Instead of relieving himself in the manner he thought he would, he relieved himself in a different manner: he emitted an extremely thunderous passage of wind. Instead of the usual foul odor that would accompany such an eruption came instead the most fragrant, most redolent scent imaginable, an aroma akin to the scent one might smell in the fanciest perfume and incense shops.

Huh! he thought.

Now he had no idea for what good purpose this fruit could be ultimately used, but, nonetheless, he was pleased that the tree was laden with these large, red fruits.

Meanwhile, over in town, the area's wealthiest man, Merchant Zhao, lay bedridden with an unidentifiable disease. He was the kind of stingy man of whom the ancients had said "would not pull out a single hair to save the world." A small army of physicians had failed to cure him of his illness, so all day long for many weeks he lay in his bed, moaning. At times, he would resemble a madman, suddenly screaming and pushing his hands forward to drive away horrible green-faced demons, visible only to him, with long claws and fangs. At other times, he would act like a small child and giggle at things only he could see or hear.

His wife, son and daughter were all at their wits' end about what to do.

Now one day a very raggedy old beggar, looking for a handout or some rice, approached the Zhao family mansion gate. The servant manning the gate waved his arms furiously.

"Old beggar! Get away from here!" shouted the guard. "The master of the house is ill and doesn't need to be bothered by the likes of you!"

The beggar, feelings ruffled, turned away from the gate and headed elsewhere. As he did, he turned his head back to the servant at the gate, laughed and sang a little song he had invented on the spot:

"Ha, ha, ha!

Merchant Zhao lying ill on his bed!

Needs to be saved by a fragrant fart.

Otherwise, he'll soon be dead!

Ha, ha, ha!"

The servant watched the mendicant leave. He thought about the song the man had sung. The more he thought about it, the more it seemed intriguing. Why had the man sung about "a fragrant fart," of all things? Was there even such a thing? Was this one of those off-handed suggestions that sounded so ridiculous, so preposterous that there had to be some merit to it? Could it be one of those things that was crazy but too crazy to overlook?

All these thoughts ran through the servant's head. He immediately left his post and ran through the narrow market streets of the town looking for the beggar, to ask him further what he meant. Maybe--just maybe--the beggar was on to something. Alas, the beggar was nowhere to be found, so the servant immediately ran back to the Zhao mansion and asked to speak with Merchant Zhao himself.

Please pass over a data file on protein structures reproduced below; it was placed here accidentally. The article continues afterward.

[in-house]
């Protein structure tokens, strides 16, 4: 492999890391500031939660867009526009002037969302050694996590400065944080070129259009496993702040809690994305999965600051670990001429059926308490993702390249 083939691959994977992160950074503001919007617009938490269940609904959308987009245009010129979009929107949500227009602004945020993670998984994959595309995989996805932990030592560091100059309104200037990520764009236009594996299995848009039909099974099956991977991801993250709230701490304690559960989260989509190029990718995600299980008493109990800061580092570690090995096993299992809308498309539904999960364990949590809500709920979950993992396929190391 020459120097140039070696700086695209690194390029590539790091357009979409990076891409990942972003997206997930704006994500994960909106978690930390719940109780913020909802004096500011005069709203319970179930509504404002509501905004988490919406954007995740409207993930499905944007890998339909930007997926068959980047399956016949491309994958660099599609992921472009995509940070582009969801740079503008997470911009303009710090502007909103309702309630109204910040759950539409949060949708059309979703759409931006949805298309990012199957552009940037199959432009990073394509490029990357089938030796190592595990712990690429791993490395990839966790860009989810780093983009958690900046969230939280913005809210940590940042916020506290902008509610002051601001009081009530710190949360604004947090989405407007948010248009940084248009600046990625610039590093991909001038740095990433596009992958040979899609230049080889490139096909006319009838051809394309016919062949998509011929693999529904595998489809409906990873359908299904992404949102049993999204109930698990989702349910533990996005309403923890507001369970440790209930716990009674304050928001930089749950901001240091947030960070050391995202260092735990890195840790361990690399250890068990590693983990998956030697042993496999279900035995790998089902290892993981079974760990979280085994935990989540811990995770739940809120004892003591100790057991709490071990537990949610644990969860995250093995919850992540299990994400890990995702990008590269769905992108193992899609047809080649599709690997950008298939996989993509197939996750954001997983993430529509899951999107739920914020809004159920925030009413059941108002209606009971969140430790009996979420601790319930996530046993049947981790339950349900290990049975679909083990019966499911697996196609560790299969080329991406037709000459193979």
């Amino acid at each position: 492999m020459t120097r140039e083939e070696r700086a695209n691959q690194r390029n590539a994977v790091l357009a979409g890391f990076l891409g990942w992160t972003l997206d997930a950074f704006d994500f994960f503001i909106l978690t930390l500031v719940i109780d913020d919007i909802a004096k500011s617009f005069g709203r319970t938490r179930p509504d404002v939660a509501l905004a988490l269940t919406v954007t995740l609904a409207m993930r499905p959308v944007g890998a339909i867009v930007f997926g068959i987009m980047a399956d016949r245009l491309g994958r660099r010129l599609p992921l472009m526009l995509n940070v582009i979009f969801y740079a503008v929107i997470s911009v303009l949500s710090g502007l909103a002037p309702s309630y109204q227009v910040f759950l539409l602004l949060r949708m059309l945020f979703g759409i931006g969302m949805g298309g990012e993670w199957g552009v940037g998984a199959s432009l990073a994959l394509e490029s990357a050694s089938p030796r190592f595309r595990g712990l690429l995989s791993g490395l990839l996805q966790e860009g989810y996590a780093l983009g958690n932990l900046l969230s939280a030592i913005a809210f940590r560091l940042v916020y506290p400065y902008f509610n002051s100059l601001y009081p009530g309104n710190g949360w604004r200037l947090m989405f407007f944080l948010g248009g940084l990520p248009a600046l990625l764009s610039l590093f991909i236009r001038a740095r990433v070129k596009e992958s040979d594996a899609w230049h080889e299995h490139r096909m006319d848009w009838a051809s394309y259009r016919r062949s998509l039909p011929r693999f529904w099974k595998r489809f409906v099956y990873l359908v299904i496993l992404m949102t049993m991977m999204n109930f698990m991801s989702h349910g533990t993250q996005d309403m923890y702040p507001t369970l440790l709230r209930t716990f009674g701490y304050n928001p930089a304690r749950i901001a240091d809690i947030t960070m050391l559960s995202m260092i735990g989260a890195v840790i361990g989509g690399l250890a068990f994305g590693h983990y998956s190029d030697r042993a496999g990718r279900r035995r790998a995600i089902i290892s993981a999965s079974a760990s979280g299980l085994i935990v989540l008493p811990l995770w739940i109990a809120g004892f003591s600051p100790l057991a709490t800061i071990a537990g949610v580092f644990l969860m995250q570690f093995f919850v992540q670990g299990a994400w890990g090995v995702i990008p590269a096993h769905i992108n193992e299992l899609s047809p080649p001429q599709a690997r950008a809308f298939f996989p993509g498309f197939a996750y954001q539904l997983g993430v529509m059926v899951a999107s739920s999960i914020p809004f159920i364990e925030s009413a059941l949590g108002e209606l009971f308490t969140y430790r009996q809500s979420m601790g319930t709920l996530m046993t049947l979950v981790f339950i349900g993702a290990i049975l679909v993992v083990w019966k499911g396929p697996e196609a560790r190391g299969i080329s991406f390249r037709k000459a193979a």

The servant stood before the stricken Zhao on his sickbed and told him what the old beggar had said about "a fragrant fart."

"Are you out of your mind?" shouted Zhao, raising his head from his pillow. "Bodily gas smells awful! It always has and always will! Get out of here with your 'fragrant fart'!"

Mrs. Zhao stepped in to comfort and to calm down her husband.

"Husband," she said, "hush and relax! Don't exert yourself over this. Please just listen. 'Fragrant fart'? Just because a mendicant said it is no reason to discount it. Did the ancients not say, 'Beneath the rags may lie a saint'? Here's what we'll do. We shall put up notices at all the crossroads, offering a great reward, one hundred thousand gold coins, and even the hand of our daughter, to whoever can provide the means of delivering such a . . . a fart! This may be your only option left. Don't pass it up!"

"One hundred thousand gold coins, Wife? Have you too lost your senses? That much money? No, no, no!"

Just then he witnessed one of the leering green demons pop up right in front of his face. He shrieked and waved his hands as those gathered around the bed just shook their heads in pity and dismay.

"Good! Just go and do it!" he cried. "Ten thousand gold coins, fine! Hurry and put the notices up!"

That day the notices went up at all the crossroads.

Soon everyone gathered in tea houses, inns and restaurants was talking about the same thing: Merchant Zhao's offer of one hundred thousand gold coins and his daughter's hand in marriage to whoever could supply a "fragrant fart," whatever that was. Much of the talk centered on the extraordinary amount of cash being offered; however, a very fair amount of the talk concerned the downright loveliness of Miss Zhao, even more beautiful than "Lady Chang O who ascended to the moon," as one wag put it.

All the men of the area longed for the chance to present themselves to Merchant Zhaoto claim the rewards; not one, though, had a clue as to what to do about providing "a fragrant fart."

Soon, the Zhaos' notice came to the attention of the one man who could indeed produce marvelous fragrant gas, Zheng Jinmu. He hurried over to the Zhao mansion; before doing so, however, he gobbled down ten of his special fruits.

By the time he reached the Zhao mansion, his quick steps had slowed down considerably; he wobbled and lurched towards the gate, his hands clutching his abdomen.